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    Архив RU.SPACE.NEWS за 23 июля 1998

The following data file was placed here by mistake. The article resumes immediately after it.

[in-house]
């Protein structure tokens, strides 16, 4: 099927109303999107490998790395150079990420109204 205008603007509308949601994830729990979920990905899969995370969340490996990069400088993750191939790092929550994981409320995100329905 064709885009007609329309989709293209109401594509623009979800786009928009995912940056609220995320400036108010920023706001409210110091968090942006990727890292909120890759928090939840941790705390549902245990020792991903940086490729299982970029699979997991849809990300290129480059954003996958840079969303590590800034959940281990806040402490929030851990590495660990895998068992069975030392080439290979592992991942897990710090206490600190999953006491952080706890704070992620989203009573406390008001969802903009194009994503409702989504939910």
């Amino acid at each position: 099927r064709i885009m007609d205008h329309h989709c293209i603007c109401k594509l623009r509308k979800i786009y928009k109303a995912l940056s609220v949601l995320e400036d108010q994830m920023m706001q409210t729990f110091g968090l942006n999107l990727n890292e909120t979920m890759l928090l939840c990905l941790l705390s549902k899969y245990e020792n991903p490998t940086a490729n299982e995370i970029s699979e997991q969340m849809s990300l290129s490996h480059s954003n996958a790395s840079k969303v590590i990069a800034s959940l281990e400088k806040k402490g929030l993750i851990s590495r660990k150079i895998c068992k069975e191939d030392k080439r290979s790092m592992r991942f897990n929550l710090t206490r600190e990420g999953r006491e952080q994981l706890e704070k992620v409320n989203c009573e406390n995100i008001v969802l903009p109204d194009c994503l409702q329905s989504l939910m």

Дата: 23 июля 1998 (1998-07-23) От: Alexander Bondugin Тема: SpaceViews Update - 15 July 1998 [1/6] Привет всем! Вот, свалилось из Internet... S P A C E V I E W S U P D A T E 1998 July 15 http://www.spaceviews.com/1998/0715/ *** Top Stories *** Planet-B Launched on Mars Mission Researchers Find Evidence Against Martian Nanofossils Astronomers Discover Nearby Developing Solar System Baikonur Problems Delay Soyuz Launch *** Technology *** Japanese Satellites Test Docking Techniques AXAF Completes Environmental Tests Zenit, Sub-Based Missile Launch Satellites *** Policy *** Senate Vote Supports Space Station NASA Creates Near-Earth Object Office Movie Producers Challenged to Match NEO Grant *** Science *** Io Volcanoes Hottest in Solar System New Type of Near-Earth Asteroids Discovered European Astronomers Discover Another Extrasolar Planet *** CyberSpace *** The Space Weather Bureau Orbit-on-Web The Moon Race Homepage Wired Collections: Space Exploration *** Space Capsules *** SpaceViews Event Horizon Other News Editor's Note: We apologize for the delay mailing this issue. Problems with the mailing list software at ARI, the company that hosts the list, caused the delays. We are looking into solutions to prevent this from happening again. Please feel free to send any comments, concerns, suggestions, or question to jeff@spaceviews.com. Our next issue will be published August 1. *** Top Stories *** Planet-B Launched on Mars Mission A rocket carrying the Planet-B spacecraft, Japan's first Mars mission, lifted off early Saturday, July 4, on the first anniversary of the landing of the American Mars Pathfinder spacecraft. The M-5 rocket launched from the Kagoshima Space Center on the island of Kyushu in the predawn hours Saturday (late afternoon Friday EDT). The booster successfully placed Planet-B, renamed Nozomi ("Hope") after launch, into Earth orbit. Because the M-5 rocket is not powerful enough to place Nozomi on a direct trajectory to Mars, the spacecraft will spend the next several months in an elliptical Earth orbit. Two lunar flybys will provide the final kick needed to reach Mars. Once Nozomi arrives at Mars in October 1999, it will enter an elliptical orbit around the planet. A suite of 14 instruments from five nations, including the United States, will study the planet's upper atmosphere and ionosphere. When close to Mars, the spacecraft will carry out studies of the lower atmosphere and surface of the planet, and study the interaction of the atmosphere with the solar wind in more distant portions of its orbit. The interaction of the outer atmosphere with the solar wind is of particular interest to scientists since Mars, unlike the Earth, lacks a magnetic field to shield the atmosphere from the solar wind's charged particles. The solar wind may have played a key role in stripping gas from the Martian atmosphere, and data collected by Planet-B may provide clues to this process. The United States is contributing a neutral mass spectrometer (NMS) to the Planet-B mission. "The Neutral Mass Spectrometer will enable us to measure the chemical composition of the upper atmosphere of Mars on a global scale, which has never been done before," said Dr. Hasso B. Niemann, the NMS principal investigator at NASA's Goddard Space Flight Center. Nozomi was launched almost exactly one year after Mars Pathfinder landed on the Red Planet. Japanese officials said the launch date for Nozomi was chosen as a way of honoring the American lander's mission. Two new American missions to Mars are scheduled for launch in the next six months. The Mars Climate Orbiter will launch in December to study Martian meteorology from orbit, while the Mars Polar Lander will lift off in January to land in the unique layered terrain near the Martian south pole. Researchers Find Evidence Against Martian Nanofossils A team of scientists reported Monday, July 6 that they had found new evidence which disproves claims that worm-like features seen in the Martian meteorite ALH 84001 are tiny "nanofossils" left behind by ancient Martian life. The research, led by John Bradley of Georgia Tech, Hap McSween of the University of Tennessee, and Ralph Harvey of Case-Western Reserve University, found that the fossil-like features seen in the meteorite were formed by mineralogical processes unrelated to life and at potentially very high temperatures. The scientists found that magnetite crystals seen in the meteorite were formed in the surrounding carbonates by epitaxy, or the ordered growth of one mineral atop another. Such formation requires temperatures of at least 120 degrees Celsius (248 degrees Fahrenheit), which would all but eliminate the possibility that fossilized Martian life exists in the meteorite. The crystals seen appeared free of defects, which the scientists noted is more representative of high-temperature growth than crystals grown at lower temperatures. Their research, to be published in the July issue of the journal Meteoritics and Planetary Science, is the third paper by the team that has addressed the issue of whether the meteorite shows evidence of Martian life, as originally claimed by a team of Johnson Space Center (JSC) and other scientists in August 1996. "These three papers in combination basically invalidate much of their (JSC's) evidence," Bradley, an adjunct professor at Georgia Tech and executive director of the microscopy firm MVA Inc., said. The first paper reported that the magnetite crystals seen inside the claimed fossils were straight whiskers, not "daisy chains" as would be expected inside fossils. A second paper claimed the fossils themselves only resemble terrestrial fossils at certain viewing angles; at other angles they resembled inorganic scales or ledges. Bradley was strongly critical of the claims of the original JSC team. "Early skepticism has evolved into international consensus among meteoriticists and planetary scientists, with the exception of the JSC team, that this rock does not contain Martian nanofossils," he said. "I do not know of a single other individual who believes it at this point." Still, he does not expect the debate about ALH 84001 to end any time soon. "Unless the JSC team concedes, the debate will never die," he said. Hа сегодня все, пока! =SANA=